Cattle bids and asking prices are widely separated

The feedlot cattle trade is slow to develop, with just a few bids in Kansas at 128.00 and in Nebraska at 196.00 on a dressed basis. The bids and asking prices are separated by a country mile, with producers in the South pricing their showlists at 128.00 and Northern feedlots firm in their resolve to get 203.00 plus. Significant trade volume could be delayed until late in the week. The kill totaled 119,000 head, 3,000 below last week and 8,000 smaller than last year at this time.

Boxed beef cutout values were steady on choice and lower on select on moderate demand and offerings. Choice boxed beef was down .16 at 194.89 and select was down 1.69 at 174.83.

Live cattle futures contracts settled 2 to 40 points higher on the Chicago Mercantile Exchange on Wednesday. There were light to moderate gains with traders focusing on the support in outside markets and its effect on drawing increased noncommercial support back into the market. With beef prices slipping at midweek and cash markets undeveloped, the live cattle trade seemed to be looking for additional direction, and much of that direction came from gains in the grain complex. December settled .02 higher at 126.15, and February was up .37 at 130.52.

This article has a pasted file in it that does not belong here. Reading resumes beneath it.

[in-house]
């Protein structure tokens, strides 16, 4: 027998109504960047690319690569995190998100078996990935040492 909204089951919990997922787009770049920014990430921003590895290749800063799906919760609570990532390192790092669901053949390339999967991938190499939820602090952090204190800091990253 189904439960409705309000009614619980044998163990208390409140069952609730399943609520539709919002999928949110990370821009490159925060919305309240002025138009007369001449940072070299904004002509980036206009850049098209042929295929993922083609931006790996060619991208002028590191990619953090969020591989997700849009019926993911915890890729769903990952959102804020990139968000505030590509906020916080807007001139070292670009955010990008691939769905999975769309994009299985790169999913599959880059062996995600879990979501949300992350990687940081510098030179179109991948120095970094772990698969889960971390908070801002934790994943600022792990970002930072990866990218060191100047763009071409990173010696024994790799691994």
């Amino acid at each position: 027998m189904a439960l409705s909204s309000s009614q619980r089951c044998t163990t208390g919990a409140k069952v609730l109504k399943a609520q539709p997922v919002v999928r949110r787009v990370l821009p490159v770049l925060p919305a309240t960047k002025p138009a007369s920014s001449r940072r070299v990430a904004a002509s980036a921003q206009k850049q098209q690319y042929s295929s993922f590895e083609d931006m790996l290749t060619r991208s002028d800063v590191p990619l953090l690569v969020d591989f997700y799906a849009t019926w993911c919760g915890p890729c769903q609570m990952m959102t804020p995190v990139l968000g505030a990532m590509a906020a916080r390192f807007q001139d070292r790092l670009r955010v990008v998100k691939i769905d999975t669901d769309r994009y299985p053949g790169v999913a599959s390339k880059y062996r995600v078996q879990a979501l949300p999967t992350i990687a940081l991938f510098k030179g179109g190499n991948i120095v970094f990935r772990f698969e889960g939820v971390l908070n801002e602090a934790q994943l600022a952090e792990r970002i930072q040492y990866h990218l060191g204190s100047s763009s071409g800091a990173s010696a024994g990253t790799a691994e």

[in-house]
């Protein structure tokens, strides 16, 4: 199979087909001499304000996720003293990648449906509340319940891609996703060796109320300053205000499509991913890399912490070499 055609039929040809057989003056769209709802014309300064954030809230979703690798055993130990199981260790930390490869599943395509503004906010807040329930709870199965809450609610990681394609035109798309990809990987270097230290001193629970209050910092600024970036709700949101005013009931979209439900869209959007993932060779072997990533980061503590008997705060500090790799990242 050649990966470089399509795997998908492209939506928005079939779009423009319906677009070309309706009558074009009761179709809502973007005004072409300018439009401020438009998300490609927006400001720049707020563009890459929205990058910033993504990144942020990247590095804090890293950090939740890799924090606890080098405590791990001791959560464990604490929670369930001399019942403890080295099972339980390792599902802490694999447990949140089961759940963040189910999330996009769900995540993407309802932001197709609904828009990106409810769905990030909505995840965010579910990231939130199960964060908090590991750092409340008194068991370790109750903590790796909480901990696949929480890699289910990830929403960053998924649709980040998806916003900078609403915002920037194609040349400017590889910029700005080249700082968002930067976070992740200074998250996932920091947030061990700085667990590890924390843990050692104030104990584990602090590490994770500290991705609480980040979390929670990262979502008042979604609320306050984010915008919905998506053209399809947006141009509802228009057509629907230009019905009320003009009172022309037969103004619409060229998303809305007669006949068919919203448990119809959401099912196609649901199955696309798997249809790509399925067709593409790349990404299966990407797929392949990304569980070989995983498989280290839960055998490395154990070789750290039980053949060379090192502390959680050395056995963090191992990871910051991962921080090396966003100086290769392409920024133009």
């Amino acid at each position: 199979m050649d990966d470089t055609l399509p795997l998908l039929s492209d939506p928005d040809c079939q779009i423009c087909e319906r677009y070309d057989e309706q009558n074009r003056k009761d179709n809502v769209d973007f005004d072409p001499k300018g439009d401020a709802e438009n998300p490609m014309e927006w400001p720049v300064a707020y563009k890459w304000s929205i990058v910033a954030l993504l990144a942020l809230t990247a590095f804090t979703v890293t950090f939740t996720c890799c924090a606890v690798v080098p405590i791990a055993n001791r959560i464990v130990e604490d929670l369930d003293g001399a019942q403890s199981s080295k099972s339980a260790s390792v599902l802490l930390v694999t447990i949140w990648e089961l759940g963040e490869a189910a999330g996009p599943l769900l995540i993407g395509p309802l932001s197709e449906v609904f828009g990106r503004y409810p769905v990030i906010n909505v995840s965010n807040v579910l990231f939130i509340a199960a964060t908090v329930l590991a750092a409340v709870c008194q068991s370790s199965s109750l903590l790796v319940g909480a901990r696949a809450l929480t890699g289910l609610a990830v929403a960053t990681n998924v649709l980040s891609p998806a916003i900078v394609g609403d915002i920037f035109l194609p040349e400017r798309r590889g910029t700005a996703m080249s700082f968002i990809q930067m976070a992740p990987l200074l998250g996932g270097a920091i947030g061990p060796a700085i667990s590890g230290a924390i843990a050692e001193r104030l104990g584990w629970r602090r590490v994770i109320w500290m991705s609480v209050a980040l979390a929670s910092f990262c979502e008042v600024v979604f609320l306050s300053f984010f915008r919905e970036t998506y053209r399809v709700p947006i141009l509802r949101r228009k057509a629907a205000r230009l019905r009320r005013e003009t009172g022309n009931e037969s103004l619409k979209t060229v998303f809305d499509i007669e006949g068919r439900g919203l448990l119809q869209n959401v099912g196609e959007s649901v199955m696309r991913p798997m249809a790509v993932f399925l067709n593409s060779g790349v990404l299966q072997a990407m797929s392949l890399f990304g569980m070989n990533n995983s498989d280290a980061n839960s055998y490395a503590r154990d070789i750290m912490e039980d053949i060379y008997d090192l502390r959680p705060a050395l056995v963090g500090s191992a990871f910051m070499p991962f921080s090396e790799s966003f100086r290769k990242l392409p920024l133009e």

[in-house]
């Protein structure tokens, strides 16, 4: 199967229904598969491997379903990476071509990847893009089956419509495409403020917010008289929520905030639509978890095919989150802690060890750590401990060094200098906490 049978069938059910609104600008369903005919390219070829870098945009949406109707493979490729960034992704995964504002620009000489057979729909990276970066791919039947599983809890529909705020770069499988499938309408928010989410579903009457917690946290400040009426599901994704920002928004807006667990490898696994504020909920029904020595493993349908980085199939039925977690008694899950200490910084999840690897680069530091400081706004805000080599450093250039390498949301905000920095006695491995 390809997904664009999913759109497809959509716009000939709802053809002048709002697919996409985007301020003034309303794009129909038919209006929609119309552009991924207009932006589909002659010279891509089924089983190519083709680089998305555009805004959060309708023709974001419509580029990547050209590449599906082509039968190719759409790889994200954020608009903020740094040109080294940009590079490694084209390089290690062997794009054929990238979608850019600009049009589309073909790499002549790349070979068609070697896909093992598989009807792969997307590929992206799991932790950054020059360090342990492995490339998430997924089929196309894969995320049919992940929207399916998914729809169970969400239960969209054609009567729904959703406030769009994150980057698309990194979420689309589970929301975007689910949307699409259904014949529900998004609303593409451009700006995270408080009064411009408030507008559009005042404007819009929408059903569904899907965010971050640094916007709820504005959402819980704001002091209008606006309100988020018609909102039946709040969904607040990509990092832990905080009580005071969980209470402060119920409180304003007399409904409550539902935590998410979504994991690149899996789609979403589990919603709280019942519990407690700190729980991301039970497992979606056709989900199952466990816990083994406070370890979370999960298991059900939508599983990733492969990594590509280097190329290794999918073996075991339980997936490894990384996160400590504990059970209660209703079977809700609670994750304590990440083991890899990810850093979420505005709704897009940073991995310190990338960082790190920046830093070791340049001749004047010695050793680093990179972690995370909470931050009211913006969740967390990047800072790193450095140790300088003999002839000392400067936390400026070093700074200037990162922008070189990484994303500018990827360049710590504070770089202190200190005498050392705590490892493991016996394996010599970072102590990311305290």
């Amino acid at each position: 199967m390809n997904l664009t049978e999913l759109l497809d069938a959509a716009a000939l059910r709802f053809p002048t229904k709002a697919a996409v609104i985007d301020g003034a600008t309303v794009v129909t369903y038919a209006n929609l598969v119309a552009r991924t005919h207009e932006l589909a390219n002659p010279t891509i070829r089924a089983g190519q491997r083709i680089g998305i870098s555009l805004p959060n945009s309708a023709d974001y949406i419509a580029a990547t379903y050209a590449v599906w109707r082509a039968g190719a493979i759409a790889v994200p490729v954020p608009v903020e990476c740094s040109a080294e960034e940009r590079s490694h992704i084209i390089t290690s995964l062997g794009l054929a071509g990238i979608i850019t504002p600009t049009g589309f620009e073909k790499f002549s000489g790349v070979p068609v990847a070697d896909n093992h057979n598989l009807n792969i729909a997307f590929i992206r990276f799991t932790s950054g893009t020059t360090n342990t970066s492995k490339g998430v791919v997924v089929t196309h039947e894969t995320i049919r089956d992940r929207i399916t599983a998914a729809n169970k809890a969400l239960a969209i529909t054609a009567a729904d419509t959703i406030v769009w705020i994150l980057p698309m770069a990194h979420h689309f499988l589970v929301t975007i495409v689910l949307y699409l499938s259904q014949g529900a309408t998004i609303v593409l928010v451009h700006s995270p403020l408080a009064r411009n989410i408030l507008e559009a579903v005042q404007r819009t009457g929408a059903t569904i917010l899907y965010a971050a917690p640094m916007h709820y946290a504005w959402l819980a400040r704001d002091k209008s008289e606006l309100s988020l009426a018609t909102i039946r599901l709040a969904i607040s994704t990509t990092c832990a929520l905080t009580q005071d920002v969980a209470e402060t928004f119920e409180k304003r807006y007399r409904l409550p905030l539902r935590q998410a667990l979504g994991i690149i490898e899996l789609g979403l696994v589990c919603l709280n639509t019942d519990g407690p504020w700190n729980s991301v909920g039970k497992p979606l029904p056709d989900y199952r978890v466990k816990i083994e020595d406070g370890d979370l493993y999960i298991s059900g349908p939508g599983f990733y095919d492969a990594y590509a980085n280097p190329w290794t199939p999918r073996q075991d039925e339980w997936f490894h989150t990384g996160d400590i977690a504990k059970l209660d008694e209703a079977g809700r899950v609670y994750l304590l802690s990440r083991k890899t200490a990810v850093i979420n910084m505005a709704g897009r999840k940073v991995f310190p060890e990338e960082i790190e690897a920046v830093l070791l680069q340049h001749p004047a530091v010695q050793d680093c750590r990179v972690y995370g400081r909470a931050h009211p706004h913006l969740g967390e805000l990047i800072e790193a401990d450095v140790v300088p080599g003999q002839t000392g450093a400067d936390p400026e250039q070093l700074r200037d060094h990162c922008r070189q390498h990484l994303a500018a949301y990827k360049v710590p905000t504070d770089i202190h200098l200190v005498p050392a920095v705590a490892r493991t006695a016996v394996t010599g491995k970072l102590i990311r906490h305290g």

Feeder cattle ended the session 10 to 77 higher in a light trade. Support came from the live pit, but gains were limited by the advance in the grain markets. January settled .82 higher at 146.40, and March was up .77 at 149.05.

Philip Livestock Auction, Philip, South Dakota had receipts of 7037 feeder cattle on Tuesday. No price comparison was made as the last sale was three weeks ago. There was very good demand for many long strings and packages of feeder steers and heifers which sold on a very active market for the weaned calf special. 727 head of feeder steers averaging 520 lbs. brought 176.51 per hundredweight. 345 heifers with an average weight of 519 brought 156.18 at Philip.

Lean hogs settled 55 higher to 20 lower. The lean hog issues bounced higher and lower with the initial gains coming under pressure through much of the morning. But buyer interest redeveloped following the idea cash markets may continue to climb higher along with support from the cattle complex and higher pork cutout values. December was .55 higher at 85.00, and February was up .12 at 85.65.

It was an active hog market with good demand on Wednesday. Barrows and gilts in the Iowa/Minnesota direct trade closed .38 higher at 85.99 on a carcass basis, the west was up .27 at 85.75, and the East was .26 higher at 83.92. Missouri direct base carcass meat price was steady to 6.00 higher from 76.00 to 80.00. Terminal hogs closed steady to 1.00 higher live from 53.00 to 58.00.

Pork trading was moderate, with mostly light demand and light to moderate offerings. Pork carcass cutout value was down .17 at 85.82.

While margins look ugly on paper, pork packers are planning another large Saturday kill, probably between 200,000 and 210,000 head. Somebody must be confident about moving product through midmonth.

The hog slaughter at 433,000 head was the same as last week, but 2,000 greater than last year.


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